“Fellows therefore get to express how students are reshaping, remixing or reapplying the Arts and Humanities in new ways. They get to create projects that give shape to how students are using ideas, concepts, aspects derived from the Arts and Humanities to alter society, business, education, culture, politics or other realms.”

Yilun Zhang, who is a neuroscience major, is involved with the Pre-Health Society, Nu Rho Psi, the Student National Medical Association and Good Eats. Zhang shared that he applied to the program because he has always been interested in the intersection between the humanities and medicine.

“I figured this would be a great opportunity for me to actually engage with it, instead of just being aware of it,” he commented. His project was inspired by his travels during the summer when he went backpacking in Western Europe. Zhang explained, “I was told leading up to the summer that this would be a ‘transformative’ experience. On the train ride from Belgium to Berlin, I realized it had just seemed like a long commute.

It wasn’t until I started writing in my own notebook, and back home, that I realized just how absurd and incredible my experiences were.”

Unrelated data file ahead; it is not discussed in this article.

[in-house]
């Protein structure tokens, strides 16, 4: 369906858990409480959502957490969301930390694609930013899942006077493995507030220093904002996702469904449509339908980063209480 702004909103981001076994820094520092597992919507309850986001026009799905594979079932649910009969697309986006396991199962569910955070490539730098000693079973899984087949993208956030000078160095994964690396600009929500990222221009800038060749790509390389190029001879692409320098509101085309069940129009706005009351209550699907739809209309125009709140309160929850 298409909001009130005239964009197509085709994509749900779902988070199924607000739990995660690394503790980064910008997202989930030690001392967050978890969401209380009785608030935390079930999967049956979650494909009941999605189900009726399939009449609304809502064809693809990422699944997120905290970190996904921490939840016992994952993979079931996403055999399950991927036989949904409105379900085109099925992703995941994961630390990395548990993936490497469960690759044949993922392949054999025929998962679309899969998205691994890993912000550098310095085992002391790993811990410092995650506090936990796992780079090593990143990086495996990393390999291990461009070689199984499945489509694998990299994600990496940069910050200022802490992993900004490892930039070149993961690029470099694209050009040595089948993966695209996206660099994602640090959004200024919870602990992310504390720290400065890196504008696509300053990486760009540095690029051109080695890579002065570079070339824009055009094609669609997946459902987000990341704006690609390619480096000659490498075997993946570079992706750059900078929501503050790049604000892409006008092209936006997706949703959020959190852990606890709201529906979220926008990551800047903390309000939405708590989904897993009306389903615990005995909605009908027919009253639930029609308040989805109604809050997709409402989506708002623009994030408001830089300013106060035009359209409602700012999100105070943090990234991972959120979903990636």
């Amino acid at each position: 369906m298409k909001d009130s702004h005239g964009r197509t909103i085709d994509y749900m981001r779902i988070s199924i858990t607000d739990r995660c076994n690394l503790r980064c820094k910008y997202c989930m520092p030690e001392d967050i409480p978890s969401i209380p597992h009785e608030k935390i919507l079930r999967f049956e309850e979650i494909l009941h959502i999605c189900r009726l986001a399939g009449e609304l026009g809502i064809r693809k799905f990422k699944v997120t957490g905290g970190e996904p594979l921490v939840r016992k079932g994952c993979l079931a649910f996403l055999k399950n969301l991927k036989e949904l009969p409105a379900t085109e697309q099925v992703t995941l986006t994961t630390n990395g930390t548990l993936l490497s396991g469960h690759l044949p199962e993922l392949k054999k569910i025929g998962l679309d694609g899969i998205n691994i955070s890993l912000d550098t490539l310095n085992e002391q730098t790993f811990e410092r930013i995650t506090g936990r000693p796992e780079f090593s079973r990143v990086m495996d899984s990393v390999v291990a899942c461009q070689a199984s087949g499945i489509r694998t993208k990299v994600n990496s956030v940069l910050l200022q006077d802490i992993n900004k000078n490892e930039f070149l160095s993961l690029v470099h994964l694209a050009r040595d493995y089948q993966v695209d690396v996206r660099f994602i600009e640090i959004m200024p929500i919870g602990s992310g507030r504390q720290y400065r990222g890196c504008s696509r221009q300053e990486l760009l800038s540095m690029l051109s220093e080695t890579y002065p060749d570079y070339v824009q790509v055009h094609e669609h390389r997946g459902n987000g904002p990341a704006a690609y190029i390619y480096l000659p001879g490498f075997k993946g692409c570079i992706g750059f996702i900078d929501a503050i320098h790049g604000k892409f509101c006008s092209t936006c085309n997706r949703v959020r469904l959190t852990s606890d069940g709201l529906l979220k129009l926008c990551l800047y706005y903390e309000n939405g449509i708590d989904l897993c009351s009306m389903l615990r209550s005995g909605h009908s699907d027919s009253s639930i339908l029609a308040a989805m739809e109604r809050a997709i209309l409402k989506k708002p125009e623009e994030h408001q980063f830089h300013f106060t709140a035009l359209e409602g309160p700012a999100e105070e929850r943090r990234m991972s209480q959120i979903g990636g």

“Having ‘rediscovered’ writing for myself that summer, I began writing more when I was stressed. Putting my thoughts to paper really helped me keep my sanity and productivity,” continued Zhang. Therefore, his proposed project for the Student Fellows Program focuses on “the use of writing and narrative in health and medicine.”

He hopes to target stressed college students and encourage them to engage in an exercise in expressive writing and reflection. Zhang said that students are only prompted to reflect on their personal lives during application season or senior year. He wants to show students the immediate and practical benefits of writing on a daily basis. “I also plan to create a team of like-minded individuals that will help me stretch the reach of my mission, while giving the initiative longevity,” Zhang noted. He intends to collaborate with medical students, faculty members and medical practitioners.

He also wants to organize a symposium led by Dr. Rita Charon, who is a practicing physician and director of the Program in Narrative Medicine at Columbia University College of Physicians and Surgeons, as she is advocating for the medical humanities. Zhang affirmed, “I’ll be honest, I painted a very nice picture of myself, but I encourage people to write more when they are stressed! “I typically have to compel myself to write as well, but I have found that the easiest way is to remove your inhibitions, keep a paper and pen around and let the words fall from the impregnated mind to the inviting blank paper.”